Baltimore, Decr 6th 1823.
Dear and respected Sir,
I have, from motives which I deem correct, sedulously avoided disturbing your repose by obtrusive letters and requests; and I now earnestly intreat your pardon for making a communication which may be an encroachment on that repose, as well as on your goodness.
I passed, in the month of August last, in view of Monticello. My anxiety to go and present my respects to you, and enquire about your health, was extreme; but the Gentleman, with whom I then was speedily proceeding to Staunton, on business of the utmost importance to my little family, could not possibly stop at Charlottesville, and I was compelled to follow him. I felt distressed at the circumstance. I was like a Pilgrim, coming in sight of some holy place, but unable to approach it, and to make at it the long desired pause.
Had I than enjoyed the pleasure of seeing you, I would have taken the liberty to state to you certain circumstances, which I now beg leave to explain to you, as briefly as possible, and in relation to which I solicit your usual forbearance, as there is, in this communication, an appearance of egotism, which I can not entirely justify to my own mind.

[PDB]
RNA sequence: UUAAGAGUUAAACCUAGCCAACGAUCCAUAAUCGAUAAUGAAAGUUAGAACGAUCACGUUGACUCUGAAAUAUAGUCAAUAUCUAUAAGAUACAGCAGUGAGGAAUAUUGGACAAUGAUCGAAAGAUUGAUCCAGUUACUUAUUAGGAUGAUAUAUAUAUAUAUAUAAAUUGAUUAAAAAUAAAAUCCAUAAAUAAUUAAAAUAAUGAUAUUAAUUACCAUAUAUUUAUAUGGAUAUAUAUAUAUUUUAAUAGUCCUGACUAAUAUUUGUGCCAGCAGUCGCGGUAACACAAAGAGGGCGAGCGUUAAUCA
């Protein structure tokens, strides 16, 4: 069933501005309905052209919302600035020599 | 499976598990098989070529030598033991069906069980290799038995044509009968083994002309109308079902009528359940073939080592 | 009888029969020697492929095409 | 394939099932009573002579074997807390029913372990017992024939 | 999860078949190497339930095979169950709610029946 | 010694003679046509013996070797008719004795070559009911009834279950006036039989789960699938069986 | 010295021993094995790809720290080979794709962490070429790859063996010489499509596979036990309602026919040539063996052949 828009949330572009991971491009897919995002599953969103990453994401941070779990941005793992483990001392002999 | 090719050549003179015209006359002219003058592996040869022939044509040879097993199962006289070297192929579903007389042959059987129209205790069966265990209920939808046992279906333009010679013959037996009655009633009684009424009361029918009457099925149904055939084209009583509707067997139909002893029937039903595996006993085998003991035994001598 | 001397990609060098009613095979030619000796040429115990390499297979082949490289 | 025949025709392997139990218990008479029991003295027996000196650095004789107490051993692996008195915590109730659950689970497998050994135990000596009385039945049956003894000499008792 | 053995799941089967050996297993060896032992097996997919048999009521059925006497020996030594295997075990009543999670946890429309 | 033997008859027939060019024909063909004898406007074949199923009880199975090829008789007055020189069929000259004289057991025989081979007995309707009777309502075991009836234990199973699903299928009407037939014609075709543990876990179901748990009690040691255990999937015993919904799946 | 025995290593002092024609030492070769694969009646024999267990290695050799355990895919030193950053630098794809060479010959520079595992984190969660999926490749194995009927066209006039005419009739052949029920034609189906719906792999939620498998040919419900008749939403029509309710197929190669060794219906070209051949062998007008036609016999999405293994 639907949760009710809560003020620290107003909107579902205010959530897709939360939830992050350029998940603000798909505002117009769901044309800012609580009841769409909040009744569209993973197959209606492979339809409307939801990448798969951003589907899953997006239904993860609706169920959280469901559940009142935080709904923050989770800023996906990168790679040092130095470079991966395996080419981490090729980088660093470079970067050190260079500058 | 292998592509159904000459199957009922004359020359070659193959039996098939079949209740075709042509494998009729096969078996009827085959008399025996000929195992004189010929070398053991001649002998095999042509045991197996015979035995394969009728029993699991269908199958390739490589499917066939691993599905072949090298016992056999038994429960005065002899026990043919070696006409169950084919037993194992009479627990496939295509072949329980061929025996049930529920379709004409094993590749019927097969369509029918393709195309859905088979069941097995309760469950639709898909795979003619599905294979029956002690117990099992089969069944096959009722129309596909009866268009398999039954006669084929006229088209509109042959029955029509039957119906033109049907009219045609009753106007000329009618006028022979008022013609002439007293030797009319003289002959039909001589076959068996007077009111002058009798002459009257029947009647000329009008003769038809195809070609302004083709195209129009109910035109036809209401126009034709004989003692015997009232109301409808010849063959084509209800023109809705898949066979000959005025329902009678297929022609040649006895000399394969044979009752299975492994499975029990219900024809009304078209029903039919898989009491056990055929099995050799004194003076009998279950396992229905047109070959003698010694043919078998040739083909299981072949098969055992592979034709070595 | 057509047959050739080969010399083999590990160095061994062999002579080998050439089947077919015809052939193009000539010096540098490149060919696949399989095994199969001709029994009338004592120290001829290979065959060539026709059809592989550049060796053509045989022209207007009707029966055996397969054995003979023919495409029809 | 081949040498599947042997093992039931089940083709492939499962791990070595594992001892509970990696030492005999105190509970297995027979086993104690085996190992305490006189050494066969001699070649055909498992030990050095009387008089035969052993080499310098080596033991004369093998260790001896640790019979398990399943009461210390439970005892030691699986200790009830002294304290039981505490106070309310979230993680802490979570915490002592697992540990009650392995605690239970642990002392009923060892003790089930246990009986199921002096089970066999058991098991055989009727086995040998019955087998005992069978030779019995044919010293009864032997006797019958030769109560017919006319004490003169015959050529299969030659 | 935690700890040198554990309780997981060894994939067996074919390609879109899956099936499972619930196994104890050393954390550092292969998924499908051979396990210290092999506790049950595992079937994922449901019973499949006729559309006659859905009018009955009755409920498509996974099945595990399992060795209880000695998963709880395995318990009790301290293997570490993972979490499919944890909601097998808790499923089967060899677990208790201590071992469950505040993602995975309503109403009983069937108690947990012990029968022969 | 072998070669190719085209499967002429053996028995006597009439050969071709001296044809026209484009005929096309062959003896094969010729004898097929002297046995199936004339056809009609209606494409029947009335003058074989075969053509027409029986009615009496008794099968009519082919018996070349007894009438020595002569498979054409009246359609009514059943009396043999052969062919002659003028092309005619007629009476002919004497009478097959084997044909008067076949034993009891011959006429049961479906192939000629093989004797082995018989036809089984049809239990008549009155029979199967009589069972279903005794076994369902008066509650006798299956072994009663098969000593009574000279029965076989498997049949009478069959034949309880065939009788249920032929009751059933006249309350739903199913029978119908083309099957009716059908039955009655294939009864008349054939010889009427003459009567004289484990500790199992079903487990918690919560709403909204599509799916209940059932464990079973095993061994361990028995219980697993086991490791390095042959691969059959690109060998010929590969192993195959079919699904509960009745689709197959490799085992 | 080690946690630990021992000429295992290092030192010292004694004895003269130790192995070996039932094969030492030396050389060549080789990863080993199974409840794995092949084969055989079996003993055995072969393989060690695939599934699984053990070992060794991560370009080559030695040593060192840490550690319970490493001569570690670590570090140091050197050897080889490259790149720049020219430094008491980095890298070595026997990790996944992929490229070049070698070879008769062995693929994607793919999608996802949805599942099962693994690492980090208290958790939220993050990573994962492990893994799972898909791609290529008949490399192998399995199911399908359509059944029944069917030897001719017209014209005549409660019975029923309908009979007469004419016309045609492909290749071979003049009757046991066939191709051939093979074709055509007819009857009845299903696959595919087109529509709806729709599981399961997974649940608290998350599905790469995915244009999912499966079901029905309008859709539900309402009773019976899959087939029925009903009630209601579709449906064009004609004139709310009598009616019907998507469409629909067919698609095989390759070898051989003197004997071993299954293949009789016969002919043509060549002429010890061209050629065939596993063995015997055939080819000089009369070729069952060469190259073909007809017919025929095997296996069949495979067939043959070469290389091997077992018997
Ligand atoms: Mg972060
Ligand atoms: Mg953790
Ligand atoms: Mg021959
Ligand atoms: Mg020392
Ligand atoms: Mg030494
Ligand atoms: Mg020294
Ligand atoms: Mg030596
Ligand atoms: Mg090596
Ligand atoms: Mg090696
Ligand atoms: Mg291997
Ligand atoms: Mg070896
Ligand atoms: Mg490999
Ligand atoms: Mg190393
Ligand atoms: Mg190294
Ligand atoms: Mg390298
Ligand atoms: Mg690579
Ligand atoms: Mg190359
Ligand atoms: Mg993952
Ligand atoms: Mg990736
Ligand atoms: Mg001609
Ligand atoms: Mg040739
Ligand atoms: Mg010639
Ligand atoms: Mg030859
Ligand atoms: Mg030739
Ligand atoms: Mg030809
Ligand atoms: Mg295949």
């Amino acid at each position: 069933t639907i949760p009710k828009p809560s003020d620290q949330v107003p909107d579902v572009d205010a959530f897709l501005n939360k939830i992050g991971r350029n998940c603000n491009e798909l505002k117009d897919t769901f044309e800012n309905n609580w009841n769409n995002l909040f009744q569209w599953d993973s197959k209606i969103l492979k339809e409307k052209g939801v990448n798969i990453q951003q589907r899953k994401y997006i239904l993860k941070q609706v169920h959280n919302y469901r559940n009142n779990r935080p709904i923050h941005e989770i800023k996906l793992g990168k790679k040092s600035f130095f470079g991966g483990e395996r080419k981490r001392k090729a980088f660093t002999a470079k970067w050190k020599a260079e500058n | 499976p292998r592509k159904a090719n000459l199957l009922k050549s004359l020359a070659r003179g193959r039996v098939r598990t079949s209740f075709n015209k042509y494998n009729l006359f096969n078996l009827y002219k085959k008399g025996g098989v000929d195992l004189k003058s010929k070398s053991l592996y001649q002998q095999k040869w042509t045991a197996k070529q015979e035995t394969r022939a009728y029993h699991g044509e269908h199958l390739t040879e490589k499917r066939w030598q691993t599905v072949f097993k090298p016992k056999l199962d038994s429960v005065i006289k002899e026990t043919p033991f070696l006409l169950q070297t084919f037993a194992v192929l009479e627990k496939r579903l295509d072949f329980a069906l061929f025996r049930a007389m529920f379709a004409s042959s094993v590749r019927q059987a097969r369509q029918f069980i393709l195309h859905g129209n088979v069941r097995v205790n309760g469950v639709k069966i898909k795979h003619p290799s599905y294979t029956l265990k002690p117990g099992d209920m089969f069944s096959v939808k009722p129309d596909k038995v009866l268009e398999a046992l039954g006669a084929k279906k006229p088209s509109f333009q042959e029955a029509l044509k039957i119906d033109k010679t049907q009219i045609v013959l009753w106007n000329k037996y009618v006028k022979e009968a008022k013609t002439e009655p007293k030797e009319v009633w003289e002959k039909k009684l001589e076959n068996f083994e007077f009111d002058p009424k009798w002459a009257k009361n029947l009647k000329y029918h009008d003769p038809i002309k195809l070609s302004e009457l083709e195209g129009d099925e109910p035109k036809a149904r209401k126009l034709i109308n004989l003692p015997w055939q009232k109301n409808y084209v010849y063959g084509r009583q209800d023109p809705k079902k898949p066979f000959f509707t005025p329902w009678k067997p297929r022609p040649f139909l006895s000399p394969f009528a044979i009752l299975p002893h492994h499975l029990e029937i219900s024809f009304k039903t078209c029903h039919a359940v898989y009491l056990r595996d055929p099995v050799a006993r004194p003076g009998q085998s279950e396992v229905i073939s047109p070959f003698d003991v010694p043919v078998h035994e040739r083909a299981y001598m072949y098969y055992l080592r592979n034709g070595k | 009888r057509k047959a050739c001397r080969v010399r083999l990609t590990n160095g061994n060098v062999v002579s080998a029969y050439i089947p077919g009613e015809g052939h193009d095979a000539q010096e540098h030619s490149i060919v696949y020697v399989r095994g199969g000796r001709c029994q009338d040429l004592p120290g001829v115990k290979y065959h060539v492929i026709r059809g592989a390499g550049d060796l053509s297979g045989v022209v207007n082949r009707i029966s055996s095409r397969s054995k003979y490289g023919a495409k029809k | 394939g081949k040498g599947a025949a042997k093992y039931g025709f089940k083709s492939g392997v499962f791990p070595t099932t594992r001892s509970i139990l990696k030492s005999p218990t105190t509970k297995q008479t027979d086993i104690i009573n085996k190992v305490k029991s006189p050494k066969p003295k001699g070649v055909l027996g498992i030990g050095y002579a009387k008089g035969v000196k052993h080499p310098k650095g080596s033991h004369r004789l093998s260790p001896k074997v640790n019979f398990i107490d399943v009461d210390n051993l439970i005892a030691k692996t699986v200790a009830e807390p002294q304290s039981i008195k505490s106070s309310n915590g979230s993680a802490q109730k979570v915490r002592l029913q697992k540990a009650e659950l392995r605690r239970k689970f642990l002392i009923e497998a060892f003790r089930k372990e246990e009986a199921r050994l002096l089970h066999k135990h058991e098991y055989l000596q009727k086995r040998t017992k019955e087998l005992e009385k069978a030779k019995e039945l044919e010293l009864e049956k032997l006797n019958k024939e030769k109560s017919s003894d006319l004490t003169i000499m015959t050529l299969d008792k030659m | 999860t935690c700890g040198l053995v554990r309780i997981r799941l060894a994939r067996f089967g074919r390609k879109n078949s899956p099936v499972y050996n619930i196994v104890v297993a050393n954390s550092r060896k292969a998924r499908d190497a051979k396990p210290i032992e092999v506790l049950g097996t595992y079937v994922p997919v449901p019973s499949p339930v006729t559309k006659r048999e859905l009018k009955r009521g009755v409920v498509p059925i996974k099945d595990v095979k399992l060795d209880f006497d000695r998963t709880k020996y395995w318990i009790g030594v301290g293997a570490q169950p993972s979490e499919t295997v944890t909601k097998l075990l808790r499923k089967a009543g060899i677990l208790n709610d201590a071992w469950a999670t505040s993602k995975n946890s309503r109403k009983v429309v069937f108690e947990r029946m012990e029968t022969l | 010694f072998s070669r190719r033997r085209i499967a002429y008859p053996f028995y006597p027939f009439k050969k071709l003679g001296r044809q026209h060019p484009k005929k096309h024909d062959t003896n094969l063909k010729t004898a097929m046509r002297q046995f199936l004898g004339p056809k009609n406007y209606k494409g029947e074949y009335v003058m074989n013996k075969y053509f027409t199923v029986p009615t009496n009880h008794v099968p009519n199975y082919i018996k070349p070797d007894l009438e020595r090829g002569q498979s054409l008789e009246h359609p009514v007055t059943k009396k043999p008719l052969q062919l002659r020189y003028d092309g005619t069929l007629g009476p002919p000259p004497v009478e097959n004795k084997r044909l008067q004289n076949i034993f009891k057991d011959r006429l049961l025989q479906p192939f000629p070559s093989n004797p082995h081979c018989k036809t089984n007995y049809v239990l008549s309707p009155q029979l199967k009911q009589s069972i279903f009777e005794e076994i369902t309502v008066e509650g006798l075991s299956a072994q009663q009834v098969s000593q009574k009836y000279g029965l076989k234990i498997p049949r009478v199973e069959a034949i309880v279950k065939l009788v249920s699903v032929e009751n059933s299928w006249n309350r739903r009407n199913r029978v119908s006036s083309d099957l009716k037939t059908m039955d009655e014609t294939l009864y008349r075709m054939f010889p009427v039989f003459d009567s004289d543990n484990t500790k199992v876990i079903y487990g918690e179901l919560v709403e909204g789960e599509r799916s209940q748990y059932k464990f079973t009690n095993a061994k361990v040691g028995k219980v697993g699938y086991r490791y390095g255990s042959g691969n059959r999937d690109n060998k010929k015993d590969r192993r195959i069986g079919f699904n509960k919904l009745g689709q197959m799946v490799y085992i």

Many causes have combined to prevent my full success here—1. The total want of funds. 2. The entire prostration of the Balte College, and its deeply rooted unpopularity. 3. The apathy of most of the Trustees, who besides, are not men of predominating influence. 4. The sectarian spirit, and exclusive favouritism prevalent here. 5. The multiplicity of Teachers in this place, and the beggarly practices, and disgraceful arts, intrigues &c of most of them. 6. The impolicy, on the part of the Trustees, of forcing upon me a Professor of abilities, indeed, but utterly destitute of dignity, energy, and other qualifications, especially requisite for the contemplated revival.—A development of these and other causes of the partial failure of my hopes, would tire even your indulgent patience. I will, therefore, confine myself to a few further remarks on this subject.—The buildings have been, under my protection, not only screened from further wanton injury, but restored to neatness, decency, and comfort; discipline and order are strictly maintained; both abilities and zeal are acknowledged to exist at the Balte College at present; but, owing to the causes which I have mentioned, and to other equally inauspicious circumstances, I have reason to fear a protracted stagnation, nay, a final overthrow of my most rational hopes, &c…